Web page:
Our findings in KSA do not represent the first report of multiple introductions of HPAI H5N1 avian influenza viruses into a given country. The three distinct H5N1 sublineages were identified in wild birds in Germany between 2006 and 2007 (Starick et al., 2008). During 2006, two distinct sublineages of the HPAI H5N1 were also introduced into Italy (Salzberg et al., 2007) and France (Le Gall-Reculé et al., 2008) through wild birds.

To the best of our knowledge, the introduction of multiple H5N1 genogroups in European countries has not resulted in the generation of reassortant strains. This is probably due to the fact that infections in Europe have been mainly confined to wild bird populations and extensive virus circulation in poultry has been avoided.

In contrast, it was shown recently that the co-circulation of two sublineages (2.2.1 and 2.2.2) in Nigerian poultry resulted in the generation of a novel 2.2.1/ 2.2.2 reassortant strain that became predominant in 2007 (Monne et al., 2008). Based on the results of the present study, it is possible that a novel scenario exists in the KSA. In this country, multiple introductions of HPAI H5N1 viruses have led to the co-circulation of at least two different virus sublineages, which appear so far to have been maintained separated in distinct avian compartments. However, this separation might not be maintained in the future, especially if spread of the virus is not efficiently controlled in the country. Control policies may be aided by vaccination of susceptible birds, including falcons (Lierz et al., 2007).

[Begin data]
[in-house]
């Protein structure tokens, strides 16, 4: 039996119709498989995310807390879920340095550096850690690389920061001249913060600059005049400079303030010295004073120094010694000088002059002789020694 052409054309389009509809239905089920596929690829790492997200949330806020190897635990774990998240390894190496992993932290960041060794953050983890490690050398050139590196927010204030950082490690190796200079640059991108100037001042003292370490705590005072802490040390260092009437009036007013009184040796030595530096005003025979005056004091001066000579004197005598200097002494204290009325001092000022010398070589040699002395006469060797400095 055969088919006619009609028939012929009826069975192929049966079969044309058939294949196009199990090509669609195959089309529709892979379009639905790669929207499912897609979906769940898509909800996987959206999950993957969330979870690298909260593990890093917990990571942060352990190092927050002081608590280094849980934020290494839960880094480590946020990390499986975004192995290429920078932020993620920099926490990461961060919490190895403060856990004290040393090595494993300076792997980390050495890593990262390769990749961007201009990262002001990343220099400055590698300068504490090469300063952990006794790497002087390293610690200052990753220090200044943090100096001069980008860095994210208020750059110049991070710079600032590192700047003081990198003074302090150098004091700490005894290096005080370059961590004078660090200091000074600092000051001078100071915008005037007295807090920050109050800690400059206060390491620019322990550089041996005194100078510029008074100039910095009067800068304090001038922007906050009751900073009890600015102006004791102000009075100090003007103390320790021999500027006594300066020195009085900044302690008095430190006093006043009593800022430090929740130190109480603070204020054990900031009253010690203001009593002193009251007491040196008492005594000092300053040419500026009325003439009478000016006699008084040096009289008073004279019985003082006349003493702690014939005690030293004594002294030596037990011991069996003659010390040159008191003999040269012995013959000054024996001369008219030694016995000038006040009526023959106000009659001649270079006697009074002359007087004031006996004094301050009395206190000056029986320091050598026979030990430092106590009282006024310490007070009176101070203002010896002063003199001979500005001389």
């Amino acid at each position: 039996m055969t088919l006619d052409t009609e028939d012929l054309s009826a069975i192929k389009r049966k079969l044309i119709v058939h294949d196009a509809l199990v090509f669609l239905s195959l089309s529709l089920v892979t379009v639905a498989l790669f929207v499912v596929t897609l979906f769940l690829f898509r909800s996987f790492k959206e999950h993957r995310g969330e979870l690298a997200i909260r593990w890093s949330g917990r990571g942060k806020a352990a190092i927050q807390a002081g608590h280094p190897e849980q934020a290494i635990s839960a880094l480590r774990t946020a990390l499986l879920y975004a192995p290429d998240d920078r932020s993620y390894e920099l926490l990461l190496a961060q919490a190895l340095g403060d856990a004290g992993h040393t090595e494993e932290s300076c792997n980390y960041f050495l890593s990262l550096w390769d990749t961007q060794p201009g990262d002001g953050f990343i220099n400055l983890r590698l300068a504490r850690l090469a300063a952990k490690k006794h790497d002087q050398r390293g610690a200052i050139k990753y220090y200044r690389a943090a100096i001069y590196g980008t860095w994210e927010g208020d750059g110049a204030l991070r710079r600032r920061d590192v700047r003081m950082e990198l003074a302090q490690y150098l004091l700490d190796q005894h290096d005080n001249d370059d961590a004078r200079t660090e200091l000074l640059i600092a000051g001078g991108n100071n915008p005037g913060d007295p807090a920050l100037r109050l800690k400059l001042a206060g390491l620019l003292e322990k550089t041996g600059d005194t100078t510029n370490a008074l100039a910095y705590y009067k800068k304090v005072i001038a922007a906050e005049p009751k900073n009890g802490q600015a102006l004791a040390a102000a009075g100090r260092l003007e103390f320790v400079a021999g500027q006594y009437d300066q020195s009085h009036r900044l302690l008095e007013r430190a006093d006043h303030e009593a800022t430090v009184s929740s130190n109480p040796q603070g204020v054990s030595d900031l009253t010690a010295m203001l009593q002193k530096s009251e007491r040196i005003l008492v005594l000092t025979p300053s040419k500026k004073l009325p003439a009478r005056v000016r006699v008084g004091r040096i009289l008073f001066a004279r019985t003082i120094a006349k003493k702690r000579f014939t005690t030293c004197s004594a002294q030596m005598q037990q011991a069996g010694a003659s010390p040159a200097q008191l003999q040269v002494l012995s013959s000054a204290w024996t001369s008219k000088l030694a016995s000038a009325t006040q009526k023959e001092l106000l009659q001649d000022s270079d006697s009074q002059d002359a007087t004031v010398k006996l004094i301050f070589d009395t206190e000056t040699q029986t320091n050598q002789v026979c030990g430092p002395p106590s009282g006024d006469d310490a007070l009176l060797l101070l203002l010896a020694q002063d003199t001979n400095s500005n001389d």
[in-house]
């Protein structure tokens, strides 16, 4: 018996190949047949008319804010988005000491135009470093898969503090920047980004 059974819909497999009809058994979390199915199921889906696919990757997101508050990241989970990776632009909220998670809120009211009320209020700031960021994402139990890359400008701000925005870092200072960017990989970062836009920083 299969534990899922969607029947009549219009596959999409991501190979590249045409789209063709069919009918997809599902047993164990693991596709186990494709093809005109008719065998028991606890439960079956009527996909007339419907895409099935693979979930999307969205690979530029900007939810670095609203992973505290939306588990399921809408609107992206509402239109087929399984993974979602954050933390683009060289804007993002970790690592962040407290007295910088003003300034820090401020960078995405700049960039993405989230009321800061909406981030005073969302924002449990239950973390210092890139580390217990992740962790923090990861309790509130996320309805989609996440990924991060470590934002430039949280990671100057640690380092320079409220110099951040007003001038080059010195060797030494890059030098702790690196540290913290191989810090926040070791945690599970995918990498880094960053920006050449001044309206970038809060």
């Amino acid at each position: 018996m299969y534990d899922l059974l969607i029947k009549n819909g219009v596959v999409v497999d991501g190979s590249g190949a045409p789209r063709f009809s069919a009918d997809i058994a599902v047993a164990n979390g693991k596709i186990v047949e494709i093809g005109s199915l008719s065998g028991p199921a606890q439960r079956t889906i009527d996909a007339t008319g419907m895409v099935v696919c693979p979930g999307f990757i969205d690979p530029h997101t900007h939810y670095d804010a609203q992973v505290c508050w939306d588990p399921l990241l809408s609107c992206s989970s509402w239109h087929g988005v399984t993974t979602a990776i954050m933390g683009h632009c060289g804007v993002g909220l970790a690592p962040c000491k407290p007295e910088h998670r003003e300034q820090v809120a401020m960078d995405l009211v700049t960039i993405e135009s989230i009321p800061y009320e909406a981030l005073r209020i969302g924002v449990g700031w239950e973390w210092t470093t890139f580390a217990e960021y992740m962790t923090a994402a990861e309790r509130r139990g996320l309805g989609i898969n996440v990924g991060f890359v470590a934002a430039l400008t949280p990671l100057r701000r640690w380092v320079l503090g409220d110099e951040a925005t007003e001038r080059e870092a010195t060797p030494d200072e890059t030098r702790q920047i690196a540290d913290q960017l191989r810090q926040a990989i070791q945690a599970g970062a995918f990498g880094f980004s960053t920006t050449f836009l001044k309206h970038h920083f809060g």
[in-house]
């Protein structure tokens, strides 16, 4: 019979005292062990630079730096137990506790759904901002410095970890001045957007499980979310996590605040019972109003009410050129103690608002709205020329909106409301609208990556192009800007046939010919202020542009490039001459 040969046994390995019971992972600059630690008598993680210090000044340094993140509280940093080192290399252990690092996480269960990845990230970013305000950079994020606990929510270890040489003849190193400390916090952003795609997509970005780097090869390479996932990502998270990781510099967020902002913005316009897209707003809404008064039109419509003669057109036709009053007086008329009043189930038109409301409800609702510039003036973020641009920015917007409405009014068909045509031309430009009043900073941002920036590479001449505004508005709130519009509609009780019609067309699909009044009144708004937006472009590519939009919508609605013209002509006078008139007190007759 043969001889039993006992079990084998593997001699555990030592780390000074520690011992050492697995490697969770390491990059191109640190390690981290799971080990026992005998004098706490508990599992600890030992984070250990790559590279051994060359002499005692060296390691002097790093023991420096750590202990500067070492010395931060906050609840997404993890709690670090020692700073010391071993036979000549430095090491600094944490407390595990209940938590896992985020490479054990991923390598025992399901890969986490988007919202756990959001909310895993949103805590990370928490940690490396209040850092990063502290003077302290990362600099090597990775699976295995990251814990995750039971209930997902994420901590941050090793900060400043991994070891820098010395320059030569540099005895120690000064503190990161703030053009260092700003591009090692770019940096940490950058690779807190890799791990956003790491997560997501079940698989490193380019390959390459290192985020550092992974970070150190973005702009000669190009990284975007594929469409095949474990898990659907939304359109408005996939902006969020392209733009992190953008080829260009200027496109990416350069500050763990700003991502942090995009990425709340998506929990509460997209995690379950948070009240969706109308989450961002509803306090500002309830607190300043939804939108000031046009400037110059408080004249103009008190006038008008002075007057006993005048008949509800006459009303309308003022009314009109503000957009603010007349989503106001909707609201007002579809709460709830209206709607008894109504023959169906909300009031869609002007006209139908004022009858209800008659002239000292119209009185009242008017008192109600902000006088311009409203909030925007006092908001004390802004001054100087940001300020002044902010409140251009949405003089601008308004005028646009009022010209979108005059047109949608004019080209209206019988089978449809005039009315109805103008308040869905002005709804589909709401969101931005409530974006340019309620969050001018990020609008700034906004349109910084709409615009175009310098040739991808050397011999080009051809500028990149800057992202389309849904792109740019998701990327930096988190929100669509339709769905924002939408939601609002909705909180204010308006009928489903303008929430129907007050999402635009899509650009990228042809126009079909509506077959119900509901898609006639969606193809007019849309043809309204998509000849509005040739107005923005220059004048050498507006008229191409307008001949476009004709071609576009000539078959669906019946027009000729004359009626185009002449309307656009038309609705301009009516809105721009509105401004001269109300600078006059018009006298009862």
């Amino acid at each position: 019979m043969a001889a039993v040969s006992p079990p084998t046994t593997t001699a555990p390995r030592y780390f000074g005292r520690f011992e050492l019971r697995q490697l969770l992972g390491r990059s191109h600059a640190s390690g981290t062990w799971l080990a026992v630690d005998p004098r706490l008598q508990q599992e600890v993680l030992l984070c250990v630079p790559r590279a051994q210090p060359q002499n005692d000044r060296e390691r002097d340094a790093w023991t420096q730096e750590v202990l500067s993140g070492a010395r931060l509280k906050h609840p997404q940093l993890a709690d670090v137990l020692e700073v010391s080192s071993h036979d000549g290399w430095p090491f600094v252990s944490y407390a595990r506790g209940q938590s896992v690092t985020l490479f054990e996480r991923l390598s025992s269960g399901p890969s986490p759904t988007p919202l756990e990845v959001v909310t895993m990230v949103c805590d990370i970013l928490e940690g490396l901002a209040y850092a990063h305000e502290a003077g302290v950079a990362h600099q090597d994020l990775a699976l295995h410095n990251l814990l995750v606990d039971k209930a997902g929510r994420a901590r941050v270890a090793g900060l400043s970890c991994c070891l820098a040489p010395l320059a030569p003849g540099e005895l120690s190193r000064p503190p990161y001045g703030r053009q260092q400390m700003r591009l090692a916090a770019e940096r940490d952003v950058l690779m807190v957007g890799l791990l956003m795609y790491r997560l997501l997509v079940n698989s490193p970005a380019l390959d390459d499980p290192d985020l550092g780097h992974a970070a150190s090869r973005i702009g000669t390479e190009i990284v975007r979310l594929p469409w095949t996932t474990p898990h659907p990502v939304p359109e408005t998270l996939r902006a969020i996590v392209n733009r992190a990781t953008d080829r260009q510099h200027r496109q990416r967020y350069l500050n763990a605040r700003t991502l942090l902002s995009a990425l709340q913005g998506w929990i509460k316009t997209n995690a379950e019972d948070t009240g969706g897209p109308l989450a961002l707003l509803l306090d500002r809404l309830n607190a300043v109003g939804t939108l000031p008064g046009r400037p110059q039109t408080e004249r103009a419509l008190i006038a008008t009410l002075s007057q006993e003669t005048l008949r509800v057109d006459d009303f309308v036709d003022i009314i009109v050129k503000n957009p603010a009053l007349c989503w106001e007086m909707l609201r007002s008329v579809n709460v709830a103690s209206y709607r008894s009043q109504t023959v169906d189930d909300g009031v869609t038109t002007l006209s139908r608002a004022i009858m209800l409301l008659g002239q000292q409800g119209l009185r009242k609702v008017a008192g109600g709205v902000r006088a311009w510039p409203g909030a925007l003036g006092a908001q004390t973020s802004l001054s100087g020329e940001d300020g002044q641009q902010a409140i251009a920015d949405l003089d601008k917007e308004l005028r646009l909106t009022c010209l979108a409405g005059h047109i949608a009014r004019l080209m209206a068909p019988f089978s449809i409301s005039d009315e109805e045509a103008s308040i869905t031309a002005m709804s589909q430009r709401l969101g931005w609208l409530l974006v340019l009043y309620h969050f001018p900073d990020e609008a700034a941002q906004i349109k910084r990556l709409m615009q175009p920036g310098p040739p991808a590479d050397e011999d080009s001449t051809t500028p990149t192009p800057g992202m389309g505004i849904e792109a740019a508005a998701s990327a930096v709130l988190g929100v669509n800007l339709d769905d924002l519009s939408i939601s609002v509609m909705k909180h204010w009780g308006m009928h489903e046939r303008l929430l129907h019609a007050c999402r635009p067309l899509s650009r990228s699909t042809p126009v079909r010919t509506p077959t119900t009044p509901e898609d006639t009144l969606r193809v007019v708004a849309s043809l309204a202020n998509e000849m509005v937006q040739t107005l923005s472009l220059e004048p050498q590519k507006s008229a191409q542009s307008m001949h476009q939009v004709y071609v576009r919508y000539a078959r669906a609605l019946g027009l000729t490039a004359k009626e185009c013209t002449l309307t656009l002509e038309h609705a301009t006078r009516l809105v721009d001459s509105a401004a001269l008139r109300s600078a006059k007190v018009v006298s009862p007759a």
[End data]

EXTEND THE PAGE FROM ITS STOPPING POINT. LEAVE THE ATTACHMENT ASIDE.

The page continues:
In addition to the virulence markers that are present in most Qinghai-lineage (2.2) viruses, such as the PB2 E627K mutation, the KSA isolates of 2.2.2 sublineage from domestic birds exhibited a specific mutation, S31N, in the M2 protein, which is associated with resistance to adamantane antivirals such as amantadine. Other mutations, known as genetic markers of human influenza A viruses, namely NS E227K, PB1 R327K and NP V33I, have also been detected (Table 2). These findings raise concerns for the possible human health implications of these genotypes, in view of the local husbandry methods.